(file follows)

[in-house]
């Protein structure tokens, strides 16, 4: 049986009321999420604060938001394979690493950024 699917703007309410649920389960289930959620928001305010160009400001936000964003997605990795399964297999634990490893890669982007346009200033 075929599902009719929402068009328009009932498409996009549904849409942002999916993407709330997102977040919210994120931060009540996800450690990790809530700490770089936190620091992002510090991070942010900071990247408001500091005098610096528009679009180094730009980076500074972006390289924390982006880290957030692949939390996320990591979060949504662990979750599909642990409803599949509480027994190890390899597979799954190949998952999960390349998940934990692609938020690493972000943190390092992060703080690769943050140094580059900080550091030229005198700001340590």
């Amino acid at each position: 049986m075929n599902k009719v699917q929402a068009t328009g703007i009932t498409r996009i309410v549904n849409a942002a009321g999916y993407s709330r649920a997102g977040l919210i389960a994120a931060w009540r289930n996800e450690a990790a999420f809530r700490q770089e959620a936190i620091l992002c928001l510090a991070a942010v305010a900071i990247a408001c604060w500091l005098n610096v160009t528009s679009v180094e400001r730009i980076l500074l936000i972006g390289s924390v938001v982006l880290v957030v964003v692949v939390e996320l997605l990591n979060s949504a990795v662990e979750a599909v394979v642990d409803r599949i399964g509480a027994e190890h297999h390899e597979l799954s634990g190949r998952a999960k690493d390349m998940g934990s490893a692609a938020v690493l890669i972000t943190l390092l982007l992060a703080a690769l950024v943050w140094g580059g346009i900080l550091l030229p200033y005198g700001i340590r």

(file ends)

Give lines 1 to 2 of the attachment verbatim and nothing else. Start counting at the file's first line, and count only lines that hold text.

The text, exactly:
[in-house]
């Protein structure tokens, strides 16, 4: 049986009321999420604060938001394979690493950024 699917703007309410649920389960289930959620928001305010160009400001936000964003997605990795399964297999634990490893890669982007346009200033 075929599902009719929402068009328009009932498409996009549904849409942002999916993407709330997102977040919210994120931060009540996800450690990790809530700490770089936190620091992002510090991070942010900071990247408001500091005098610096528009679009180094730009980076500074972006390289924390982006880290957030692949939390996320990591979060949504662990979750599909642990409803599949509480027994190890390899597979799954190949998952999960390349998940934990692609938020690493972000943190390092992060703080690769943050140094580059900080550091030229005198700001340590």